Doing enterprise computing in the cloud is no longer a novel concept. But what about the edge? You’re hearing more about edge computing, often in the same breath as talk about 5G and Internet of Things (IoT). So is edge computing just new branding for a type of cloud computing, or is it something truly new? As is often true on the frontiers of technology, there is room for debate about the answers to these questions and the precise definition of what does and does not qualify as edge computing.
“Edge computing can apply to anything that involves placing service provisioning, data, and intelligence closer to users and devices,” says Red Hat technology evangelist Gordon Haff. Put another way: The term “edge computing” covers a bit too much territory.
The basic idea: Place computing resources closer to the user or the device, at the “edge” of the network, rather than in a hyperscale cloud data center that might be many miles away in the “core” of the network. The edge approach emphasizes reducing latency and providing more processing of data close to the source.
Mobile apps working with the edge network could make greater use of artificial intelligence and machine learning algorithms if they didn’t have to rely entirely on their own processors – or drain phone batteries with intense computation. Other frequently mentioned applications include edge computing for autonomous cars, augmented reality, industrial automation, predictive maintenance, and video monitoring.
[ Why does edge computing matter to IT leaders – and what's next? Learn more about Red Hat's point of view. ]
Where edge computing performance matters
Consider the case of autonomous cars and the networked systems to support them. Distributing navigation software updates to vehicles overnight, as Tesla and others already do, is a fine application for cloud computing. At the other extreme, the decision of whether to veer left or right to avoid a pedestrian running across the street probably needs to be made independently by an onboard computer – it’s certainly no time to wait for a server in a remote data center to respond.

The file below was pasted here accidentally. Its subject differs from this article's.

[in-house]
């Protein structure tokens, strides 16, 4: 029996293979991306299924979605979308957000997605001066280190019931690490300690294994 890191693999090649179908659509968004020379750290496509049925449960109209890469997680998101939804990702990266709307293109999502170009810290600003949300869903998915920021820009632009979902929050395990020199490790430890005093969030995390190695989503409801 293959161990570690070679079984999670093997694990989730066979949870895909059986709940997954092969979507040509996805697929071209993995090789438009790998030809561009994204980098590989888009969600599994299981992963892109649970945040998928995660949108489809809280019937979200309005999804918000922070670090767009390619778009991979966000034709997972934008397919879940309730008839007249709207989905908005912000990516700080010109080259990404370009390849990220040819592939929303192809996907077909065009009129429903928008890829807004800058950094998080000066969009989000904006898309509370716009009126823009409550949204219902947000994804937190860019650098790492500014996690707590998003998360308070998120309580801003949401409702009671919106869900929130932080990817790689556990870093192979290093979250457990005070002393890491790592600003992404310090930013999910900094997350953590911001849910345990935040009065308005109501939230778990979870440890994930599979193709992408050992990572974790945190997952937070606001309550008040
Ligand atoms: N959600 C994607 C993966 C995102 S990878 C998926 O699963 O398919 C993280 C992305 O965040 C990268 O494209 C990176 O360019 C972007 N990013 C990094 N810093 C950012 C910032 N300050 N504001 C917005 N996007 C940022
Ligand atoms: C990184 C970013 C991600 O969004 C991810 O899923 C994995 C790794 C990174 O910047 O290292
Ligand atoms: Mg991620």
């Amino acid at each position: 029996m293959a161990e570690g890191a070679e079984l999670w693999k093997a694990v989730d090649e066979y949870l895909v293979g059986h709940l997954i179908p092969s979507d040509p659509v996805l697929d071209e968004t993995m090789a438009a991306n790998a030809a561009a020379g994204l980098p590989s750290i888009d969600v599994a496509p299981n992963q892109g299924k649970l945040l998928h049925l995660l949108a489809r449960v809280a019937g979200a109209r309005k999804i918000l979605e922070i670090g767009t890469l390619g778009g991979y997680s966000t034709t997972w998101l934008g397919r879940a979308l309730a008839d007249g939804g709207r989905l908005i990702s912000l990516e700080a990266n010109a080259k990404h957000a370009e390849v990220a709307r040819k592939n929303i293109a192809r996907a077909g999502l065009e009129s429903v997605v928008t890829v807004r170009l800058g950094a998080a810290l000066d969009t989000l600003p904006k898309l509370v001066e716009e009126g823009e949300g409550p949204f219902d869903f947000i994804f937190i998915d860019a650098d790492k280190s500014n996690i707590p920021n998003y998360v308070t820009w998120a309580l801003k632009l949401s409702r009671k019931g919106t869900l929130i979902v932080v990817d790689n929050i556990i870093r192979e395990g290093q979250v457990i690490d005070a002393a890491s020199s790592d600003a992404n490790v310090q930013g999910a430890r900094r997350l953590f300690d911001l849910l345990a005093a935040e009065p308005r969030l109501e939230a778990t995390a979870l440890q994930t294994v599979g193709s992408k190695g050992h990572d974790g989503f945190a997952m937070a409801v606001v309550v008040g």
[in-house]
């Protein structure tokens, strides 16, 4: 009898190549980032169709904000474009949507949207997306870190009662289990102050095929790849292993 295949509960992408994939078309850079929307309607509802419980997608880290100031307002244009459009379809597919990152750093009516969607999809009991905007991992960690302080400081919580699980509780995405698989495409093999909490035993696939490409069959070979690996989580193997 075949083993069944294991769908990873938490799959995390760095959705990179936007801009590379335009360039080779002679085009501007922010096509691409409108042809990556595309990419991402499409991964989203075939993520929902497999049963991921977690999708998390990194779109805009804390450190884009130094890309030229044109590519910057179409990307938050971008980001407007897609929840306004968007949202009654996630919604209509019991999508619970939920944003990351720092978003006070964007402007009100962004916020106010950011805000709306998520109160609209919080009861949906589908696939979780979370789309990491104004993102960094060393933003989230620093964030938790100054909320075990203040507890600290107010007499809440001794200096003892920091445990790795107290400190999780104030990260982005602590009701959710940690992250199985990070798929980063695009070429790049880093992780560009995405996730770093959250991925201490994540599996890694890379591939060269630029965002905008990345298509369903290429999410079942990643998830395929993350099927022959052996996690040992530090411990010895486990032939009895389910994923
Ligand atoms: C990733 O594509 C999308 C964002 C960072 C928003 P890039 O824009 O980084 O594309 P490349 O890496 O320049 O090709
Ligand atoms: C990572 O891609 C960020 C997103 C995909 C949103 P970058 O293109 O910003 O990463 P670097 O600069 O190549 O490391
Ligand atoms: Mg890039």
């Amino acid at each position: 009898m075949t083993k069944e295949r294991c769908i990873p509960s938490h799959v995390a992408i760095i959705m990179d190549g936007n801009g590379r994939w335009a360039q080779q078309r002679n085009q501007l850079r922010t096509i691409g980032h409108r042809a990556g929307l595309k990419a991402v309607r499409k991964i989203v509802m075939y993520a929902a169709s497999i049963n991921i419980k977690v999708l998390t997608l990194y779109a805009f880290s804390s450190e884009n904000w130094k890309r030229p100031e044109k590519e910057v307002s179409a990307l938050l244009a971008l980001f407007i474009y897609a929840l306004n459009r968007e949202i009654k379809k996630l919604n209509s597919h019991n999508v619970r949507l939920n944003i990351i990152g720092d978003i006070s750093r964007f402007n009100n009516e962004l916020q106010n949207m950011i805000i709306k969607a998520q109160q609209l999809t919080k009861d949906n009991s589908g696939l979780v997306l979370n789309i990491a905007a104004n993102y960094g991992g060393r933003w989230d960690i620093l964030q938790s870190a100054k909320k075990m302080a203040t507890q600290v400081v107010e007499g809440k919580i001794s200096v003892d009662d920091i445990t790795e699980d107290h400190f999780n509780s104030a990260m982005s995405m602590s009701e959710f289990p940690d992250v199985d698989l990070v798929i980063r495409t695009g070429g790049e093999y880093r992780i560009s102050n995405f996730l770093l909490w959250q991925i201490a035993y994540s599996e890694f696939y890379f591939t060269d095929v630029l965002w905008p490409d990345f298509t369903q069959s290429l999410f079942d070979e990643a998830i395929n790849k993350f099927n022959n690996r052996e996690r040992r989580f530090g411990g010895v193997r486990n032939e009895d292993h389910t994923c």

In between, networked traffic systems could play a productive role at the edge of the network, which might mean computing nodes placed in traffic lights and cell towers. For example, if a driver is speeding the wrong way down the highway toward you, telling your car which way to veer off the road (without colliding instead with the broken-down car on the shoulder) is something you would like to happen in a very small number of milliseconds.
If our hypothetical autonomous vehicle traffic system operates over 5G mobile networks, the bandwidth and low latency of that networking technology would speed connectivity to vehicles and roadside sensors. The question is, once the signal reaches the nearest mobile network node, where does it go from there? In a life-or-death application, you would like to have the data processed right there as the roadside – or as close to that as possible – so the collision avoidance message can make it to your car while there is still a possibility of saving your life.
“From the cell tower, the signal can go over fiber, which is lightning fast, but there’s latency still at the speed of light, and if you have to communicate with a data center 2,000 miles away, that’s going to be a large latency,” says Adam Drobot, chairman of the board at OpenTechWorks Inc. and a member of the FCC Technology Advisory Committee. He is listed as one of the coauthors on an FCC white paper on 5G, edge computing, and IoT.
“Things that require real-time performance are going to tend to be done at the edge,” Drobot says.
Edge computing will take its place in a spectrum of computing and communications technologies as another place where system architects can place computing workloads — neither on-premises nor in the cloud but at the edge, Drobot says.
Mobile phone companies are particularly excited about the opportunity to play a bigger role in the future of computing, Drobot adds. “They’ve all got dog houses at every cell tower,” he notes — using industry jargon for telecom equipment shacks — “and they’re drooling over this.” That is, each of those dog houses could become a mini-data center providing edge services.
Telecom companies that have been talking up the potential of 5G also need edge computing for their own purposes, says Dalia Adib, principal consultant and leader of the edge computing practice at STL Partners. “The latency targets they have for 5G you almost can’t get without edge,” she says, adding that the two technologies are interdependent and will need each other to reach maturity.